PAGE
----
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Honor Court President Delaney ’22: Embracing Honor

John Delaney '22 with serious expression.

Cadet John Delaney ’22 is the Honor Court president—a position he has confidence in because his brother rats believed in him. Following graduation, the English major plans to attend Navy Officer Candidate School and pursue a Navy commission.—Photo by Micalyn Miller, VMI Alumni Agencies.

This year, the Honor Court is expanding the model of educating the Corps of Cadets related to the VMI Honor Code. Members are working to grow and improve the Institute’s already robust honor education to a “more proactive” model, organized by class year. The expanded education is “still in the fledgling stages,” explained Cadet John Delaney ’22, Honor Court president. It will be implemented incrementally and changed, adjusted, and developed over time.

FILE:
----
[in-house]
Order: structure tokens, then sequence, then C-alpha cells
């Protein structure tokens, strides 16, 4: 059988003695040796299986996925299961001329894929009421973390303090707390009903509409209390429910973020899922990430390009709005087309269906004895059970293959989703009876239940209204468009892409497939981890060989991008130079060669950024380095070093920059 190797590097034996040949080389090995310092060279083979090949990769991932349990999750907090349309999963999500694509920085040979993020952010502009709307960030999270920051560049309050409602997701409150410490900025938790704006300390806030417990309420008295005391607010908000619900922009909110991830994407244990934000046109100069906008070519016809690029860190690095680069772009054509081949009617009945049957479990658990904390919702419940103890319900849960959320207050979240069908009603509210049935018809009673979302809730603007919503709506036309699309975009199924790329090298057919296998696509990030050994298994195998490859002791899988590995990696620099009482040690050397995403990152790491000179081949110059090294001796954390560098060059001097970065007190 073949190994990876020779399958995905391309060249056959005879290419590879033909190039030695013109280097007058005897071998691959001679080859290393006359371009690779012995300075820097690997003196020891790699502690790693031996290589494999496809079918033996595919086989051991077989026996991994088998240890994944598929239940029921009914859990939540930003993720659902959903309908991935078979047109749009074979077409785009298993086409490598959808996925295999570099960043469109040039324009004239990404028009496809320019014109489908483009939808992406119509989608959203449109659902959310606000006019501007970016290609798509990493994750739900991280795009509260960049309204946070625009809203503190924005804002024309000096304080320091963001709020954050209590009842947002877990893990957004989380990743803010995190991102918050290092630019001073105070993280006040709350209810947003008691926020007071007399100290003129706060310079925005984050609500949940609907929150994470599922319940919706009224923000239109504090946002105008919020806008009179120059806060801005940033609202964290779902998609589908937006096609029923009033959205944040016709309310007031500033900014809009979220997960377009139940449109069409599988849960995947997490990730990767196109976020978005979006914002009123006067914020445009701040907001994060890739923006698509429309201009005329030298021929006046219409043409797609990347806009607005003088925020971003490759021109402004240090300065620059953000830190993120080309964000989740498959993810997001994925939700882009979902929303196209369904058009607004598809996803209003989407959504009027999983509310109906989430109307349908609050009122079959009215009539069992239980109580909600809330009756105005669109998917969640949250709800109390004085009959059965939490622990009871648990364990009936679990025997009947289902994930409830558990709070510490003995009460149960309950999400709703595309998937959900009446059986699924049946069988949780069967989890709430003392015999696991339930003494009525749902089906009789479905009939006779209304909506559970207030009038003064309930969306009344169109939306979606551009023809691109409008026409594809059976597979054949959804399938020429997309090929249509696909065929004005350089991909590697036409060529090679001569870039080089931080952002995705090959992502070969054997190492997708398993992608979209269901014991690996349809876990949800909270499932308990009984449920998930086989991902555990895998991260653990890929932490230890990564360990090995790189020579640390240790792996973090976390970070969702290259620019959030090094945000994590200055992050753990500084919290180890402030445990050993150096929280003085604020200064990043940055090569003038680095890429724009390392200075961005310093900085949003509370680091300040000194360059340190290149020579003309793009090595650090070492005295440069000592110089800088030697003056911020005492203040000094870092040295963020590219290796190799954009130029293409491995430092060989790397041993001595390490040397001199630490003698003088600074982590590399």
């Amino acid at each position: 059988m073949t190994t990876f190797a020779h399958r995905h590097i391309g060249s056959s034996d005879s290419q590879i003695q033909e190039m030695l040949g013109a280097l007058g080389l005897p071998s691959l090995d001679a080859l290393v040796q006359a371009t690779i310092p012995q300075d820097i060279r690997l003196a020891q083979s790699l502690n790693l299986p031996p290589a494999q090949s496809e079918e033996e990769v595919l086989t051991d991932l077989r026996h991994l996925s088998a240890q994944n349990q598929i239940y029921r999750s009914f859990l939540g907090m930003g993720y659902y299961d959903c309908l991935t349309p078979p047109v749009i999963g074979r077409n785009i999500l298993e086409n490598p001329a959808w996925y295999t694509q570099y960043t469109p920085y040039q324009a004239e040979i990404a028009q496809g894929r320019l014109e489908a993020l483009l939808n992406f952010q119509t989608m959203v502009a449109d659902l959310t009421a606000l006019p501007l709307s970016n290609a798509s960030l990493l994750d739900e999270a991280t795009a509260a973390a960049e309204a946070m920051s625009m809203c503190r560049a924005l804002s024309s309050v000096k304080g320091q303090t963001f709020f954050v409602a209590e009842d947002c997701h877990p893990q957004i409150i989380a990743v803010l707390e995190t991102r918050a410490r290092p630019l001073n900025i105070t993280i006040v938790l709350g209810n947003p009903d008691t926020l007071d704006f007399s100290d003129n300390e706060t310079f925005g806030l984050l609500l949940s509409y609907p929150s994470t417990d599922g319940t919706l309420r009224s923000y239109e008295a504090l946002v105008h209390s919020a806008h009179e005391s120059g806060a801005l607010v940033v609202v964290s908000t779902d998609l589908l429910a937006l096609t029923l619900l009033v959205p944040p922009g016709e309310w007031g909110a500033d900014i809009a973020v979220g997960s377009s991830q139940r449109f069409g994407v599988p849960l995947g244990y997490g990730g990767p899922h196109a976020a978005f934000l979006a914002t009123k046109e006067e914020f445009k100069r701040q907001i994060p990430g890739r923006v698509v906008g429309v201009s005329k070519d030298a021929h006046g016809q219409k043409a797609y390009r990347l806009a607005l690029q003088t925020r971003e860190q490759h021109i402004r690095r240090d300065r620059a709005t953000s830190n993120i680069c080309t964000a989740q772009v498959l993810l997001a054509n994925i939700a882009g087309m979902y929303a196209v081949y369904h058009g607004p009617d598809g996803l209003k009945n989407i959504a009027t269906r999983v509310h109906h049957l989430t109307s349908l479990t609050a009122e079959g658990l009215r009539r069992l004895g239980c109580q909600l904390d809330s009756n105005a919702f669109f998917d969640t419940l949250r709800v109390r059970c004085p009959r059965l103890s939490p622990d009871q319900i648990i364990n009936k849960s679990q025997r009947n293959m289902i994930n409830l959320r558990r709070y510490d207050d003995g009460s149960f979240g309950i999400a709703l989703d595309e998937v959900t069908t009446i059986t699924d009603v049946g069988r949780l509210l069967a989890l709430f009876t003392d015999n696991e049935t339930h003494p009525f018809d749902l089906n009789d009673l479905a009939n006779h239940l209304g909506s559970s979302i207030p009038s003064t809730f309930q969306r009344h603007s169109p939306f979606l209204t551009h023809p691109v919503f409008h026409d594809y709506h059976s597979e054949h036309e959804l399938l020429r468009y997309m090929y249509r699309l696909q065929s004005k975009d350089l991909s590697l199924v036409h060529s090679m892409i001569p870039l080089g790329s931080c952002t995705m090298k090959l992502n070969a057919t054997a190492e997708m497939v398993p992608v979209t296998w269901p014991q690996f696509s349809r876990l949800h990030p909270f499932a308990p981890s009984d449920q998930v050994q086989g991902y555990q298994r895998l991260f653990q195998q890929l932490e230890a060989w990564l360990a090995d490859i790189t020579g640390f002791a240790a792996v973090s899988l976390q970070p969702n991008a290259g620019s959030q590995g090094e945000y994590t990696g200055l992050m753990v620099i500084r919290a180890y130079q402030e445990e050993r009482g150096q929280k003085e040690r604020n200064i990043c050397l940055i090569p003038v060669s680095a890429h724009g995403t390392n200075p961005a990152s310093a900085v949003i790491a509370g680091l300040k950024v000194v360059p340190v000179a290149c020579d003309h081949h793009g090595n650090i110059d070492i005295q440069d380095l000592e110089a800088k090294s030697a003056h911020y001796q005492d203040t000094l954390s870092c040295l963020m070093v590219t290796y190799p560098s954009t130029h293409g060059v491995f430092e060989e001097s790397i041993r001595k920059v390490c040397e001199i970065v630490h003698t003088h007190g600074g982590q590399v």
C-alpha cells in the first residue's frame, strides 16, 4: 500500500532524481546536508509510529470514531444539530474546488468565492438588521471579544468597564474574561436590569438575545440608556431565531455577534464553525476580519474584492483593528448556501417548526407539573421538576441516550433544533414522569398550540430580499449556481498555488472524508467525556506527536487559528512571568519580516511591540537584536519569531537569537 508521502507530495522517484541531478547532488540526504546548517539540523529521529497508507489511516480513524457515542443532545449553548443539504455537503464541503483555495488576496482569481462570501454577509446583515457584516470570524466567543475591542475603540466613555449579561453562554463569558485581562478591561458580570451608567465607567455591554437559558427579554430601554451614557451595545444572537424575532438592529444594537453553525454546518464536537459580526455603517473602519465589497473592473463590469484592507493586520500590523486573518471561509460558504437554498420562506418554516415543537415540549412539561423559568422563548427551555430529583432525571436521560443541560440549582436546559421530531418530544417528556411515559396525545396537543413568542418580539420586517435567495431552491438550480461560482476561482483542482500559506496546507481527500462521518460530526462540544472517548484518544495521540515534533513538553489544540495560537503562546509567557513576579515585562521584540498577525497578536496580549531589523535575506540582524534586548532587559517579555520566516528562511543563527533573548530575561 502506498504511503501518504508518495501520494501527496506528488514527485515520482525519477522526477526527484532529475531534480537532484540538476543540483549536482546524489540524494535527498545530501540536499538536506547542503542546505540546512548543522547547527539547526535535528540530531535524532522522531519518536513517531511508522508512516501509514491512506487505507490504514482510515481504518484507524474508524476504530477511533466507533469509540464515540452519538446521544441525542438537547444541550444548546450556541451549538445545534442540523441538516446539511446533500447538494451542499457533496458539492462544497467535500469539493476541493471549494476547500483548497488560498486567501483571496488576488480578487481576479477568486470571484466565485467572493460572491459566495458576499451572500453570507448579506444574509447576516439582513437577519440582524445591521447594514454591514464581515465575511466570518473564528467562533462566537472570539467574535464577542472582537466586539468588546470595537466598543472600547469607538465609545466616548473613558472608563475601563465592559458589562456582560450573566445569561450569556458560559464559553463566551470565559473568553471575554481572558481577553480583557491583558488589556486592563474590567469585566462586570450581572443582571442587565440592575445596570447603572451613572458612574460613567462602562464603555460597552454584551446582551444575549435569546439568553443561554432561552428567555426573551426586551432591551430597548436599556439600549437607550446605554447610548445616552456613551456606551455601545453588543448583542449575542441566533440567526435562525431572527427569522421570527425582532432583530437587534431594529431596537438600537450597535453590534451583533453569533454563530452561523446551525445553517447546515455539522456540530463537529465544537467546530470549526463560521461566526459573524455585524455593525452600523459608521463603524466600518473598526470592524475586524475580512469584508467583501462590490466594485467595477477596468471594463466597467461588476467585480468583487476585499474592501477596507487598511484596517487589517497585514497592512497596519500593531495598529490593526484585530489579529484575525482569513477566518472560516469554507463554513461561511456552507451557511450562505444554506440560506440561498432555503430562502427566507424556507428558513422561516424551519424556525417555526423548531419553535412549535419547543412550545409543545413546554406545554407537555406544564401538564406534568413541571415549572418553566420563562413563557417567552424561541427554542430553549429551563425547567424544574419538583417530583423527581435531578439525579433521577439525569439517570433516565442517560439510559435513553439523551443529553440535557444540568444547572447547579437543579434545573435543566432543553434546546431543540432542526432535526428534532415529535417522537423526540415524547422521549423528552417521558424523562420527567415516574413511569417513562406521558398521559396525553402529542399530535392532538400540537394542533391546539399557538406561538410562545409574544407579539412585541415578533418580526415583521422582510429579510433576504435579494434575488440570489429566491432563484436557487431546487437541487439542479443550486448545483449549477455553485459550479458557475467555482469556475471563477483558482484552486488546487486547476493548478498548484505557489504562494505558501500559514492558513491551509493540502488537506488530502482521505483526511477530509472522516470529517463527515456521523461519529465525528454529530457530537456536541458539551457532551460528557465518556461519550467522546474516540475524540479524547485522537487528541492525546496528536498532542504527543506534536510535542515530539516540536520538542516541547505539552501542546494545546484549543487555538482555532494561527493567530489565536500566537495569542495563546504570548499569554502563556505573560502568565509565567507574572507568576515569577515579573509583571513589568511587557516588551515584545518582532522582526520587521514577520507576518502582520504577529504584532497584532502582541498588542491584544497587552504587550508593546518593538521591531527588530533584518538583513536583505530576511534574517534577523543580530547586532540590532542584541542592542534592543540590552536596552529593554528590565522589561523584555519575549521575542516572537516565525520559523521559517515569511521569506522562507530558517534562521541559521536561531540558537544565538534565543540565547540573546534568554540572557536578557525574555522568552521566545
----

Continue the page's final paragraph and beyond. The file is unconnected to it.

Rats and 4th Class: Learning the System
Beginning with their very first days on post, rats learn about the honor system through several talks. They learn the expectations of being a VMI cadet and how to prevent themselves from stepping outside the guidelines of honorable living. After Breakout, the Honor Court’s goal is to teach the new 4th Class to “embrace” the honor system.

Most people learn to follow rules and laws of daily life not because they like following rules, but because they prefer not to have the associated consequences, whether it be a speeding ticket or something more serious.